Once again the State Railway of Thailand is trying hard to absolve itself of responsibility for a serious breach in security aboard its trains
Just as last month’s news about the rape and murder of a child aboard a night train was beginning to fade from memory, the State Railway of Thailand has hit the headlines again.
Compared with the tragic case of the girl molested and killed – a crime that sent shock waves through the country – this week’s incident was minor, but it nevertheless adds to mounting evidence that this state enterprise desperately needs revamping.
On Tuesday, nine sleeping passengers on a Sungai Kolok-bound train woke up to find their mobile phones and cash missing.
The passengers in the second-class sleeping car, along with the paramilitary ranger on guard duty, suspect they were somehow rendered unconscious by foul play.
Police at Hat Yai Railway Station were called in to investigate and found that, of the 30 passengers in the car, nine had lost phones and cash.
The ranger guarding the car said the robbery was likely carried out after 3am, when he and other passengers had fallen into what they describe as an unusually deep sleep.
Railway police commander Pol Maj-General Thanang Buranont maintains that the two policemen on duty patrolled the cars properly when the train stopped at stations and made sure the doors on the sleeping cars were closed at 10pm as part of security procedures.
Thanang said no further investigation was needed because there was nothing to suggest someone from outside had entered the sleeping car after the doors were secured for the night.
Experience should have taught Thanang to wait for all the evidence before jumping to such a conclusion and hastily absolving train officials of blame. We are not suggesting that the police officers failed to carry out their routine patrol at each stop. But did it not occur to them that the robbery could have been carried out when they weren’t around?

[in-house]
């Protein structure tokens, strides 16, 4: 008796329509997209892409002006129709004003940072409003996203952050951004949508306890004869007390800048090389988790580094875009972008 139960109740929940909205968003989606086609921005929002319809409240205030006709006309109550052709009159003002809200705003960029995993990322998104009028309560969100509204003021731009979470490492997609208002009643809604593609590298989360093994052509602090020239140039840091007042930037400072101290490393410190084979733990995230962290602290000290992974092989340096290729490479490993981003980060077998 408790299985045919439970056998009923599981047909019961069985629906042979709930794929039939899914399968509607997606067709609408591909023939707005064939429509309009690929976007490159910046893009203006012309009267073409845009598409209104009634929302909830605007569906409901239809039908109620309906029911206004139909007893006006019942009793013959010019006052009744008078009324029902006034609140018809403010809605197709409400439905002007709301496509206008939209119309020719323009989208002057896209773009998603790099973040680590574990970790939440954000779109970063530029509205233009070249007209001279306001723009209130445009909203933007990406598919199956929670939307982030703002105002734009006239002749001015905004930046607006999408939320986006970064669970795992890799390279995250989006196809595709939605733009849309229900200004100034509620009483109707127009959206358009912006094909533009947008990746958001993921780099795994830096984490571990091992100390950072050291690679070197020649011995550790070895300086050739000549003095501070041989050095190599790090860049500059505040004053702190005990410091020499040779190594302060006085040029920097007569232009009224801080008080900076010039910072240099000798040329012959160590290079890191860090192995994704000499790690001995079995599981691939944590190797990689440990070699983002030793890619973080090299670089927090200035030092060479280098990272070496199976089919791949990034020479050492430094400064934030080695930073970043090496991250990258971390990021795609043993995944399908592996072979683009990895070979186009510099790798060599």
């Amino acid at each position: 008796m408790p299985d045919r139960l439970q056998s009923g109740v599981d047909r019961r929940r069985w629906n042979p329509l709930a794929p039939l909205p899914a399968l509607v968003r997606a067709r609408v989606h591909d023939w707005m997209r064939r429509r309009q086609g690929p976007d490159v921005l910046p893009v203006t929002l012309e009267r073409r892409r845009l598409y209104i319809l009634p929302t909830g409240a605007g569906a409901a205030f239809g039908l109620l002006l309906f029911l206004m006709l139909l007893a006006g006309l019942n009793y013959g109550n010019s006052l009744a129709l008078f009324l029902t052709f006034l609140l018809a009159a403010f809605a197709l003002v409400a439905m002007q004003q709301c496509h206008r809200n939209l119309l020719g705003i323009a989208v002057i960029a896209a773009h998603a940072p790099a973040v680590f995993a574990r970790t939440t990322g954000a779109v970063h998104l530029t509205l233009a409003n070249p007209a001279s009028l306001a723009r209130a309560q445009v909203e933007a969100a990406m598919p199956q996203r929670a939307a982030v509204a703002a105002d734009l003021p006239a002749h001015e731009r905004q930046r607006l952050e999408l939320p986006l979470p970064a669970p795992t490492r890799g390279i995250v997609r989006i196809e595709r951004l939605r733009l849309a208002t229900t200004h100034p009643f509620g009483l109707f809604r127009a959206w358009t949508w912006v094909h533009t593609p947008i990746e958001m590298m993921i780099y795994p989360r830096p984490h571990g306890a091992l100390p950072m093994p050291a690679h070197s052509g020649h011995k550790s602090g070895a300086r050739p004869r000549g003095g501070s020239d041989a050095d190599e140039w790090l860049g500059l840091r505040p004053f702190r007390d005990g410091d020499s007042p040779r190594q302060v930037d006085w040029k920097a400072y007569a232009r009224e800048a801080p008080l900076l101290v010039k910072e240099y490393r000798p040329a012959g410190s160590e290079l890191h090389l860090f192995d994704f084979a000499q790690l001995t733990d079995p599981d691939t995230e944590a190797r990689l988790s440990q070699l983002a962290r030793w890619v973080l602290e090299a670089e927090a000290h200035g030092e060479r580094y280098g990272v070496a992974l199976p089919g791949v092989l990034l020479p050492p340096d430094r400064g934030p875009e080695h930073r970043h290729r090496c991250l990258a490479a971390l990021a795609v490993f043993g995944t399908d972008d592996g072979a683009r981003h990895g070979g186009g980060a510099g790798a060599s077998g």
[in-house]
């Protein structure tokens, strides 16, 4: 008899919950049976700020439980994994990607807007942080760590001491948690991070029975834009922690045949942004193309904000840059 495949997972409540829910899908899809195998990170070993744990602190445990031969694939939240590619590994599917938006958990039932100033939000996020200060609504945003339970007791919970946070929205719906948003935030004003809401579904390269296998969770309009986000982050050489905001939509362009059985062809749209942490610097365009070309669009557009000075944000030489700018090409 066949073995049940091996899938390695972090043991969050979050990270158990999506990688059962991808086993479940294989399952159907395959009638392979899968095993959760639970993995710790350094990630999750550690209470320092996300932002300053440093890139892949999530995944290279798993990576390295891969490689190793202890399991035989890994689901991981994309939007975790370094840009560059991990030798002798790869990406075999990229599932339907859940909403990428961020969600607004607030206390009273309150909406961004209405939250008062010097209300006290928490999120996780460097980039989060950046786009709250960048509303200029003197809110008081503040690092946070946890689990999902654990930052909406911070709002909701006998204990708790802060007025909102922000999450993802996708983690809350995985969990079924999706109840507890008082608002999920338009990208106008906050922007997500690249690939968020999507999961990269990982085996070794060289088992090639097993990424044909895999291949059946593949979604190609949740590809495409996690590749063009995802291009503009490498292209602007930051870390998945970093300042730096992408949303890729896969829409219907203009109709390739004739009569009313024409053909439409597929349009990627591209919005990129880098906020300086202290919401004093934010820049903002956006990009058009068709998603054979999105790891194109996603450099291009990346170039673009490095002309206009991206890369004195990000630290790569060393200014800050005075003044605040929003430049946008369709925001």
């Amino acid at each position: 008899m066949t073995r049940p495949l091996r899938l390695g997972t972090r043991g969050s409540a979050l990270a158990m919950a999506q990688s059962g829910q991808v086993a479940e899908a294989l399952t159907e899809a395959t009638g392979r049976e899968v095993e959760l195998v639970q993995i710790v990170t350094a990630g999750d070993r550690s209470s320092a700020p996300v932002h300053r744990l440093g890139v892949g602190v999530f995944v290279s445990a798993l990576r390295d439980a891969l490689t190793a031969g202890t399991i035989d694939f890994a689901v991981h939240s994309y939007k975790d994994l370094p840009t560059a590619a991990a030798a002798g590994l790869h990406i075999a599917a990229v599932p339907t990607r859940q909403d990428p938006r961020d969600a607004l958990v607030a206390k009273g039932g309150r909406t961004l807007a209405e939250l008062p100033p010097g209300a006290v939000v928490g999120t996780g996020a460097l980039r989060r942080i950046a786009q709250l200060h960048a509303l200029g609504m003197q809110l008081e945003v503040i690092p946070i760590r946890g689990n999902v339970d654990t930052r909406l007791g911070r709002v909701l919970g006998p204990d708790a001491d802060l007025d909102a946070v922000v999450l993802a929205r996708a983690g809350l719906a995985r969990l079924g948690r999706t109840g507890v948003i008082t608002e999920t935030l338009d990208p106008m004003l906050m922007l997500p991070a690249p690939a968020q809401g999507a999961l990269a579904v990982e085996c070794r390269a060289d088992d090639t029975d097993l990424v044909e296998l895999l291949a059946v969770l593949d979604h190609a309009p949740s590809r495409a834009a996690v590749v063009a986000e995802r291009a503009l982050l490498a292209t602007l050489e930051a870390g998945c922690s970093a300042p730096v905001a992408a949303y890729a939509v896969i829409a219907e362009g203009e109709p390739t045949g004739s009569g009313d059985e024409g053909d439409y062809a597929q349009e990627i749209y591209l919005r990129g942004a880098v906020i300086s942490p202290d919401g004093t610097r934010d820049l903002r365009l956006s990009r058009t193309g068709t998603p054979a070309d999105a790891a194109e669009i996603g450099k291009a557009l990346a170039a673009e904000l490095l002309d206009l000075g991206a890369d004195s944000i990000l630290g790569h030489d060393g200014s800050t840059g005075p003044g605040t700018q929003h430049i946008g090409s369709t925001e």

Once again the SRT has tried hard to absolve itself of responsibility. After last month’s incident, the management was quick to distance itself from the employee who confessed to rape and murder. He has a long record of drug arrests and even confessed to having raped two women on the train previously. He said he had been drinking with co-workers and that he was on drugs when he molested and killed the 13-year-old girl. If this is true, there was something seriously wrong in the behaviour of SRT staff aboard this train. What were they doing while the crime unfolded – minding their own business?
Though the public has lost much trust in the SRT, the agency continues to respond to its failures with shallow statements that often land it in more hot water.
The safety of passengers is not something the SRT can afford to take lightly. It needs to probe deeper and come up with convincing solutions for this and other problems that plague its service, including the fact that the SRT is among the country’s least-profitable state enterprises.
If crimes continue to occur with such frequency aboard trains, a thorough overhaul of our state railway must follow. At the end of the day, if the SRT is unable to deliver safe and efficient public transport, the entire management and board should look for other jobs.